Lycaon of Troy

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In Greek mythology, as recorded in Homer's Iliad, Lycaon (/lˈkən/; Ancient Greek: Λυκάων; gen.: Λυκάονος) was a son of Priam[1] and Laothoe, daughter of the Lelegian king Altes.

Mythology[edit]

Lycaon lent his cuirass to his brother Paris when he duelled against Menelaus, husband of Helen.[2] On another occasion Apollo took the shape of Lycaon to address Aeneas.[3]

During the Trojan War, Lycaon was captured by Achilles while cutting branches in Priam's orchard. Achilles sold him as a slave to Euneus of Lemnos, but Eetion of Imbros bought him, took him back to Troy, and restored him to his father. [4]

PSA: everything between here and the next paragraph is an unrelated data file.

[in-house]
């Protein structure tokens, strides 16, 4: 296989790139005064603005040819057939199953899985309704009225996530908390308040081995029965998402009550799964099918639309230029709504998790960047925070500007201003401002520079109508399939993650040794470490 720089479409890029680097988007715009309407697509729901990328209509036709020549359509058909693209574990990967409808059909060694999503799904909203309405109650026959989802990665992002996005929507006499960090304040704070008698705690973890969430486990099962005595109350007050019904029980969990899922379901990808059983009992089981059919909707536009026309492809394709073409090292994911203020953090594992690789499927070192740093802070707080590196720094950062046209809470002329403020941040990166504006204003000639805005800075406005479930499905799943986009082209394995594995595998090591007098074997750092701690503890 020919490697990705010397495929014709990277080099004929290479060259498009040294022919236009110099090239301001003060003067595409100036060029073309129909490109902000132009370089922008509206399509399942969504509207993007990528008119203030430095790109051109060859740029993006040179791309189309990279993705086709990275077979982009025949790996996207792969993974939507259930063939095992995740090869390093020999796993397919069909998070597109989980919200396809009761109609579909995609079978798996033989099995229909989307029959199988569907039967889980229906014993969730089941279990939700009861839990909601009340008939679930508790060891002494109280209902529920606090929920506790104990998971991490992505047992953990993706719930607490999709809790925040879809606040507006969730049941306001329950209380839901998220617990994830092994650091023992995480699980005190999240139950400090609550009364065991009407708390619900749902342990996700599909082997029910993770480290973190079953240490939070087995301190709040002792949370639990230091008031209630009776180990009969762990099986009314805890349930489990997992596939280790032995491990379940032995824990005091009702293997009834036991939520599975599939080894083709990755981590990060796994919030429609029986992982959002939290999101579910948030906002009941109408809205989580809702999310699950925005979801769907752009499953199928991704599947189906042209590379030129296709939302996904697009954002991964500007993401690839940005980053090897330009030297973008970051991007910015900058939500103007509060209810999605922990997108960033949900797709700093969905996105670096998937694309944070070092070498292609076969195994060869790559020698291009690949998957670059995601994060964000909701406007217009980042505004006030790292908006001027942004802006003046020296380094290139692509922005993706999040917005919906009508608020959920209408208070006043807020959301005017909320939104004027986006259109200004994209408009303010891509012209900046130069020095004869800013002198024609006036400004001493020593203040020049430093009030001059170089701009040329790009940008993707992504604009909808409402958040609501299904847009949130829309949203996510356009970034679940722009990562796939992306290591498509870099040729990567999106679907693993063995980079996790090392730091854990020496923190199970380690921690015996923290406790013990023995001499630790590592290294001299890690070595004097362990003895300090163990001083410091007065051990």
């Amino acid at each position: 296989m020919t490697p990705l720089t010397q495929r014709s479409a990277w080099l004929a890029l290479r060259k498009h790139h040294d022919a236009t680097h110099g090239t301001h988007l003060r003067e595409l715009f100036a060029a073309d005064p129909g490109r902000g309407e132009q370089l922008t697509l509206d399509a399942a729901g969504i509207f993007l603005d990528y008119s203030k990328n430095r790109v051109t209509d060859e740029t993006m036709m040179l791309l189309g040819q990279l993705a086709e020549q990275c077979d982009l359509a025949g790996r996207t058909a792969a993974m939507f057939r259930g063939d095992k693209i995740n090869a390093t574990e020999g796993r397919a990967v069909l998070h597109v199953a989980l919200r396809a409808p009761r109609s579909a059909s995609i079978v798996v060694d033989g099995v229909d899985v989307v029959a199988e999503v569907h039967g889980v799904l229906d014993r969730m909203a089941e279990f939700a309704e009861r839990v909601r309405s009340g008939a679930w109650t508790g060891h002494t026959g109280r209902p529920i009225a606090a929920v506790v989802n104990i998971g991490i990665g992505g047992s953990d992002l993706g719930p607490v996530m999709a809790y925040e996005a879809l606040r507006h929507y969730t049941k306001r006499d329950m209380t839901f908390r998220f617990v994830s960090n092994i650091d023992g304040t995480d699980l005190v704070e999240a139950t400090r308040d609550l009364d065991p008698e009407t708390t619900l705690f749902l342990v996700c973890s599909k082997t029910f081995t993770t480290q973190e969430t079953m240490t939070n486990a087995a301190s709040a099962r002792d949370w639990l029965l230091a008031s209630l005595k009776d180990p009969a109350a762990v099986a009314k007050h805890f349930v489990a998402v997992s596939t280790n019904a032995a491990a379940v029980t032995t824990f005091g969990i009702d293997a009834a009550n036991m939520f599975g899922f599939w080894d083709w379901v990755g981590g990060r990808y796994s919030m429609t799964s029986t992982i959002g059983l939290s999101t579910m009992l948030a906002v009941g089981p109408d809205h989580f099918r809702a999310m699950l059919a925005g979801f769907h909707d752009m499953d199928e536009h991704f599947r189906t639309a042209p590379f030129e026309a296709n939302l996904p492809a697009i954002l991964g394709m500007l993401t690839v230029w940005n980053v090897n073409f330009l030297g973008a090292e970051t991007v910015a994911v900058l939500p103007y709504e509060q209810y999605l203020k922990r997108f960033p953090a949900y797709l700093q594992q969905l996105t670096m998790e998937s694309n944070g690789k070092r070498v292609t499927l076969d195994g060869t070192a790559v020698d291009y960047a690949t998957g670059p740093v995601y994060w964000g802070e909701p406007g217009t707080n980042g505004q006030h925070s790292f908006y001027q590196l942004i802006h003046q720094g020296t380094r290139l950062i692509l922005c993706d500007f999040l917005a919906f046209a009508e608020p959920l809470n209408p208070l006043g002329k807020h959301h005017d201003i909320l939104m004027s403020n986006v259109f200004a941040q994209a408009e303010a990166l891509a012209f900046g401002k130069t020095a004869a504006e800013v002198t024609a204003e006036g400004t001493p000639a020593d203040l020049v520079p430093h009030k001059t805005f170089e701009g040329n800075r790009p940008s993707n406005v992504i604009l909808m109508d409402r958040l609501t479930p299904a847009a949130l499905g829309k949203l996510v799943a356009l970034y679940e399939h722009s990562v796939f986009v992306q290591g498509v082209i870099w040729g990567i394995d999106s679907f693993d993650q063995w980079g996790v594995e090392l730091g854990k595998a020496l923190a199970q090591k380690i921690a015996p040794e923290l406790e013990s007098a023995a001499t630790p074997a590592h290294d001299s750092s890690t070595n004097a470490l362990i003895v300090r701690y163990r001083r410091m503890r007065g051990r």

Only twelve days later, he faced Achilles in battle, during Achilles' terrible wrath after the death of Patroclus. Lycaon grasped Achilles' knees and begged for mercy, either in exchange for a ransom or in memory of Patroclus' gentle nature; however, neither argument swayed Achilles, who slew him without pity.[5][6]

See also[edit]

Notes[edit]

  1. ^ Pseudo-Apollodorus, Bibliotheca 3.12.5
  2. ^ Homer, Iliad 3.333
  3. ^ Homer, Iliad 20.81
  4. ^ Homer, Iliad 21.34
  5. ^ Homer, Iliad 21.85-114
  6. ^ Homer, Iliad 21.35–155

References[edit]